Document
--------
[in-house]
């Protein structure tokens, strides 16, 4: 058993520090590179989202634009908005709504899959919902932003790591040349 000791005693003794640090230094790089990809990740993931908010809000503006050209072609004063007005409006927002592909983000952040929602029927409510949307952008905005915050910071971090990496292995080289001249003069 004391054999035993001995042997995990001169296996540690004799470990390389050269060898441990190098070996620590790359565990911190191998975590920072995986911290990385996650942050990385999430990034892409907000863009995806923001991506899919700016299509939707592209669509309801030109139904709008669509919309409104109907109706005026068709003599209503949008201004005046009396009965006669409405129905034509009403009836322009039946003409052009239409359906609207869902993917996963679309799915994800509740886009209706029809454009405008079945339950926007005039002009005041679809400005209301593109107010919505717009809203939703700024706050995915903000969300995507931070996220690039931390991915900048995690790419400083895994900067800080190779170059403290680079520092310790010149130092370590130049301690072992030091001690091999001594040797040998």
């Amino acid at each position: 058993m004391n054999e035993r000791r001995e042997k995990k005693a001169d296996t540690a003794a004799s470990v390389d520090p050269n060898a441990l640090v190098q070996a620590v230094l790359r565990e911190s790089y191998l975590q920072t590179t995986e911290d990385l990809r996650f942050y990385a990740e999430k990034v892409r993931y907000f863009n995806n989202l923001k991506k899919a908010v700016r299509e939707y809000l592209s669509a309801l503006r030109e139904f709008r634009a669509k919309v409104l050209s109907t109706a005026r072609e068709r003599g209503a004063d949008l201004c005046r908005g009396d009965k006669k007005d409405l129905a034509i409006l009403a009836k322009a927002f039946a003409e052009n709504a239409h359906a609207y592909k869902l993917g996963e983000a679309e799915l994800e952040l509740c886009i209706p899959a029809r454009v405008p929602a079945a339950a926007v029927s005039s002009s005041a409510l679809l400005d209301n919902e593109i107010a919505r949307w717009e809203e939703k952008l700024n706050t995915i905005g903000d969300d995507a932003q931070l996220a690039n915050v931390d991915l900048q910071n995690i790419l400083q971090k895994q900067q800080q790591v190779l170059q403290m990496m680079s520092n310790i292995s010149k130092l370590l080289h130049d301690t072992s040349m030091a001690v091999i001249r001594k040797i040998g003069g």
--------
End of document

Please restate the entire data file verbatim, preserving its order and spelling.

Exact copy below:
[in-house]
């Protein structure tokens, strides 16, 4: 058993520090590179989202634009908005709504899959919902932003790591040349 000791005693003794640090230094790089990809990740993931908010809000503006050209072609004063007005409006927002592909983000952040929602029927409510949307952008905005915050910071971090990496292995080289001249003069 004391054999035993001995042997995990001169296996540690004799470990390389050269060898441990190098070996620590790359565990911190191998975590920072995986911290990385996650942050990385999430990034892409907000863009995806923001991506899919700016299509939707592209669509309801030109139904709008669509919309409104109907109706005026068709003599209503949008201004005046009396009965006669409405129905034509009403009836322009039946003409052009239409359906609207869902993917996963679309799915994800509740886009209706029809454009405008079945339950926007005039002009005041679809400005209301593109107010919505717009809203939703700024706050995915903000969300995507931070996220690039931390991915900048995690790419400083895994900067800080190779170059403290680079520092310790010149130092370590130049301690072992030091001690091999001594040797040998």
């Amino acid at each position: 058993m004391n054999e035993r000791r001995e042997k995990k005693a001169d296996t540690a003794a004799s470990v390389d520090p050269n060898a441990l640090v190098q070996a620590v230094l790359r565990e911190s790089y191998l975590q920072t590179t995986e911290d990385l990809r996650f942050y990385a990740e999430k990034v892409r993931y907000f863009n995806n989202l923001k991506k899919a908010v700016r299509e939707y809000l592209s669509a309801l503006r030109e139904f709008r634009a669509k919309v409104l050209s109907t109706a005026r072609e068709r003599g209503a004063d949008l201004c005046r908005g009396d009965k006669k007005d409405l129905a034509i409006l009403a009836k322009a927002f039946a003409e052009n709504a239409h359906a609207y592909k869902l993917g996963e983000a679309e799915l994800e952040l509740c886009i209706p899959a029809r454009v405008p929602a079945a339950a926007v029927s005039s002009s005041a409510l679809l400005d209301n919902e593109i107010a919505r949307w717009e809203e939703k952008l700024n706050t995915i905005g903000d969300d995507a932003q931070l996220a690039n915050v931390d991915l900048q910071n995690i790419l400083q971090k895994q900067q800080q790591v190779l170059q403290m990496m680079s520092n310790i292995s010149k130092l370590l080289h130049d301690t072992s040349m030091a001690v091999i001249r001594k040797i040998g003069g």